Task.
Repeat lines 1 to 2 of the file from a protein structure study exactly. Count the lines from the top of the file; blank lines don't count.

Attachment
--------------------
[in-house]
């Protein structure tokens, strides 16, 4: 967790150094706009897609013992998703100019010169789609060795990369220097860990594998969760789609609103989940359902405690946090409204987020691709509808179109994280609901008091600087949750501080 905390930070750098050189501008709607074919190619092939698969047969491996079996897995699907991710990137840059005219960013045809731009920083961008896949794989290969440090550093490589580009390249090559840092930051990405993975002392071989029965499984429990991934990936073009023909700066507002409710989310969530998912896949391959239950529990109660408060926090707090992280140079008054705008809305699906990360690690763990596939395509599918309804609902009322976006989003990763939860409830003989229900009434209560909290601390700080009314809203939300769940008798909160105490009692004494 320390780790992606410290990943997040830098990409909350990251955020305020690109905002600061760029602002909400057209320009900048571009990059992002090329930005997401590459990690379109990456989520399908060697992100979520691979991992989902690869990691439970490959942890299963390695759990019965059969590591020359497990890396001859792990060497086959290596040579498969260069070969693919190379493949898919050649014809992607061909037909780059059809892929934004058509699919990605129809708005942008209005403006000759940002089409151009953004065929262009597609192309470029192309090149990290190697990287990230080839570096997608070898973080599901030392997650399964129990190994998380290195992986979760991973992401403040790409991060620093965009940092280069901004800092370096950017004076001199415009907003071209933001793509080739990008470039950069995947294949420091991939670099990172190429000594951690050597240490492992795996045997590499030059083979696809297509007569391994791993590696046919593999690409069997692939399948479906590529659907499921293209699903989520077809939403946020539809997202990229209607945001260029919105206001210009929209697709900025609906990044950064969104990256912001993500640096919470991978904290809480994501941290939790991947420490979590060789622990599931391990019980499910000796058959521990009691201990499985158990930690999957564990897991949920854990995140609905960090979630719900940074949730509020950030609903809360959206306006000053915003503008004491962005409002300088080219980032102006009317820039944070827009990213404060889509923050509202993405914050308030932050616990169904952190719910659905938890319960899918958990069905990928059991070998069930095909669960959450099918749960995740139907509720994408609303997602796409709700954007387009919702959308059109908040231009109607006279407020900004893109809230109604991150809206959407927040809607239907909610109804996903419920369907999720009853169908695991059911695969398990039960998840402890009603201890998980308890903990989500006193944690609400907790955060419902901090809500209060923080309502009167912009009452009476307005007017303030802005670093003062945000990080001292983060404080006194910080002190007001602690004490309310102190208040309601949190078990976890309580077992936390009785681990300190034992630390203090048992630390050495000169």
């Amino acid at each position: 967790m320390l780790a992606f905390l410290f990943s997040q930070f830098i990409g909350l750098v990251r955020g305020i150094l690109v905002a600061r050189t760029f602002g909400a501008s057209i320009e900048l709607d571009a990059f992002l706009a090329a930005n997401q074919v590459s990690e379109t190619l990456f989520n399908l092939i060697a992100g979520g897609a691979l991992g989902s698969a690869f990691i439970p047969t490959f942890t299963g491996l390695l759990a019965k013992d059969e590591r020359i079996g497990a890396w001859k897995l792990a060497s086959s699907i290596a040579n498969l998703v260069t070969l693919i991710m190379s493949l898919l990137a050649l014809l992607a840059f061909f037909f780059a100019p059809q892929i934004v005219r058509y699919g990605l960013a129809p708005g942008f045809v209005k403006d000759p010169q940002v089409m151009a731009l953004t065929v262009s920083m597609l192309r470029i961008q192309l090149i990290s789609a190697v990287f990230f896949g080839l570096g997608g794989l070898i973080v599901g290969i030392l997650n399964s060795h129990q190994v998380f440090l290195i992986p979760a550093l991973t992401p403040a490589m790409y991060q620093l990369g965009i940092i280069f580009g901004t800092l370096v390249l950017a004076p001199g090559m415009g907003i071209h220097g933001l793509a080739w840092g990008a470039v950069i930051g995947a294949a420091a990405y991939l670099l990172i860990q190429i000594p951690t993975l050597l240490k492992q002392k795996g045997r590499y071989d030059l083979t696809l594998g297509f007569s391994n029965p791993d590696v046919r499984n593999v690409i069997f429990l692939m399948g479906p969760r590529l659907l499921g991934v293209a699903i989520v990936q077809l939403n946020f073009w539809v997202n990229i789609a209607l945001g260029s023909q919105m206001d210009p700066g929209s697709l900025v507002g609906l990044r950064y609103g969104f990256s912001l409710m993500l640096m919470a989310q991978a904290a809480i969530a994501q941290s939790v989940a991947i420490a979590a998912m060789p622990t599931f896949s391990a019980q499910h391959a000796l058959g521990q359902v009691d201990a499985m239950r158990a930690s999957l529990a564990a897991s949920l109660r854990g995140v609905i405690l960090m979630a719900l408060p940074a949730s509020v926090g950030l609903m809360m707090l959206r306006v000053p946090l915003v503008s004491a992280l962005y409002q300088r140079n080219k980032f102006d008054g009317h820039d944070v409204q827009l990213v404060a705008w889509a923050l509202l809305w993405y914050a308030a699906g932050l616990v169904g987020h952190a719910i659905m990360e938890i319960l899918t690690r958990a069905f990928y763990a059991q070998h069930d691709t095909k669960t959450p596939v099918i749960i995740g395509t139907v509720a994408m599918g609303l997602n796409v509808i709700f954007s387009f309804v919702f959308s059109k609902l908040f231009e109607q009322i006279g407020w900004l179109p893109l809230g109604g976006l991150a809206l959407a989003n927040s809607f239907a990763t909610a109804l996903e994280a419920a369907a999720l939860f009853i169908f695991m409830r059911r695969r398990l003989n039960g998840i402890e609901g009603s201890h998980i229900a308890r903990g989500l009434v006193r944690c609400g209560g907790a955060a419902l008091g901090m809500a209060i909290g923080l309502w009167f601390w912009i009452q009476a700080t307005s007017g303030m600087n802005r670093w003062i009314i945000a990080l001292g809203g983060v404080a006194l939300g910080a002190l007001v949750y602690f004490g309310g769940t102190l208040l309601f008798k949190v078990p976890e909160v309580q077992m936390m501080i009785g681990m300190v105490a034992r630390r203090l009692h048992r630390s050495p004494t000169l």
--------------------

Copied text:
[in-house]
């Protein structure tokens, strides 16, 4: 967790150094706009897609013992998703100019010169789609060795990369220097860990594998969760789609609103989940359902405690946090409204987020691709509808179109994280609901008091600087949750501080 905390930070750098050189501008709607074919190619092939698969047969491996079996897995699907991710990137840059005219960013045809731009920083961008896949794989290969440090550093490589580009390249090559840092930051990405993975002392071989029965499984429990991934990936073009023909700066507002409710989310969530998912896949391959239950529990109660408060926090707090992280140079008054705008809305699906990360690690763990596939395509599918309804609902009322976006989003990763939860409830003989229900009434209560909290601390700080009314809203939300769940008798909160105490009692004494 320390780790992606410290990943997040830098990409909350990251955020305020690109905002600061760029602002909400057209320009900048571009990059992002090329930005997401590459990690379109990456989520399908060697992100979520691979991992989902690869990691439970490959942890299963390695759990019965059969590591020359497990890396001859792990060497086959290596040579498969260069070969693919190379493949898919050649014809992607061909037909780059059809892929934004058509699919990605129809708005942008209005403006000759940002089409151009953004065929262009597609192309470029192309090149990290190697990287990230080839570096997608070898973080599901030392997650399964129990190994998380290195992986979760991973992401403040790409991060620093965009940092280069901004800092370096950017004076001199415009907003071209933001793509080739990008470039950069995947294949420091991939670099990172190429000594951690050597240490492992795996045997590499030059083979696809297509007569391994791993590696046919593999690409069997692939399948479906590529659907499921293209699903989520077809939403946020539809997202990229209607945001260029919105206001210009929209697709900025609906990044950064969104990256912001993500640096919470991978904290809480994501941290939790991947420490979590060789622990599931391990019980499910000796058959521990009691201990499985158990930690999957564990897991949920854990995140609905960090979630719900940074949730509020950030609903809360959206306006000053915003503008004491962005409002300088080219980032102006009317820039944070827009990213404060889509923050509202993405914050308030932050616990169904952190719910659905938890319960899918958990069905990928059991070998069930095909669960959450099918749960995740139907509720994408609303997602796409709700954007387009919702959308059109908040231009109607006279407020900004893109809230109604991150809206959407927040809607239907909610109804996903419920369907999720009853169908695991059911695969398990039960998840402890009603201890998980308890903990989500006193944690609400907790955060419902901090809500209060923080309502009167912009009452009476307005007017303030802005670093003062945000990080001292983060404080006194910080002190007001602690004490309310102190208040309601949190078990976890309580077992936390009785681990300190034992630390203090048992630390050495000169």